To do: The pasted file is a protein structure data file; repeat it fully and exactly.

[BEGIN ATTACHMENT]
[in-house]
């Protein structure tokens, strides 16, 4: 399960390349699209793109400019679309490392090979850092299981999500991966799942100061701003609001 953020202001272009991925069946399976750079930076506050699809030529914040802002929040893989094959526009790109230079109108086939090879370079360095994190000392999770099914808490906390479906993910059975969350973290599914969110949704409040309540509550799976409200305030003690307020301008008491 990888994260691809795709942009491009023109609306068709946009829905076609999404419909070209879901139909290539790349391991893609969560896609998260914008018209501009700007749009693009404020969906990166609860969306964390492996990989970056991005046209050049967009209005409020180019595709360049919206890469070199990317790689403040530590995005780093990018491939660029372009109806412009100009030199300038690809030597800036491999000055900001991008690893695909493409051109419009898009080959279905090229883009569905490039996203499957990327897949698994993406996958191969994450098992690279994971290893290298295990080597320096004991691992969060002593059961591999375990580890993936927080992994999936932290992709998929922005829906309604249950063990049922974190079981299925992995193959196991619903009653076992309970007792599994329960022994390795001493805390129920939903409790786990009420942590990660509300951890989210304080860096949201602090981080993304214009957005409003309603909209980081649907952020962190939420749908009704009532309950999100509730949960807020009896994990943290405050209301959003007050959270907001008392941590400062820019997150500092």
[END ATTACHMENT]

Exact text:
[in-house]
């Protein structure tokens, strides 16, 4: 399960390349699209793109400019679309490392090979850092299981999500991966799942100061701003609001 953020202001272009991925069946399976750079930076506050699809030529914040802002929040893989094959526009790109230079109108086939090879370079360095994190000392999770099914808490906390479906993910059975969350973290599914969110949704409040309540509550799976409200305030003690307020301008008491 990888994260691809795709942009491009023109609306068709946009829905076609999404419909070209879901139909290539790349391991893609969560896609998260914008018209501009700007749009693009404020969906990166609860969306964390492996990989970056991005046209050049967009209005409020180019595709360049919206890469070199990317790689403040530590995005780093990018491939660029372009109806412009100009030199300038690809030597800036491999000055900001991008690893695909493409051109419009898009080959279905090229883009569905490039996203499957990327897949698994993406996958191969994450098992690279994971290893290298295990080597320096004991691992969060002593059961591999375990580890993936927080992994999936932290992709998929922005829906309604249950063990049922974190079981299925992995193959196991619903009653076992309970007792599994329960022994390795001493805390129920939903409790786990009420942590990660509300951890989210304080860096949201602090981080993304214009957005409003309603909209980081649907952020962190939420749908009704009532309950999100509730949960807020009896994990943290405050209301959003007050959270907001008392941590400062820019997150500092």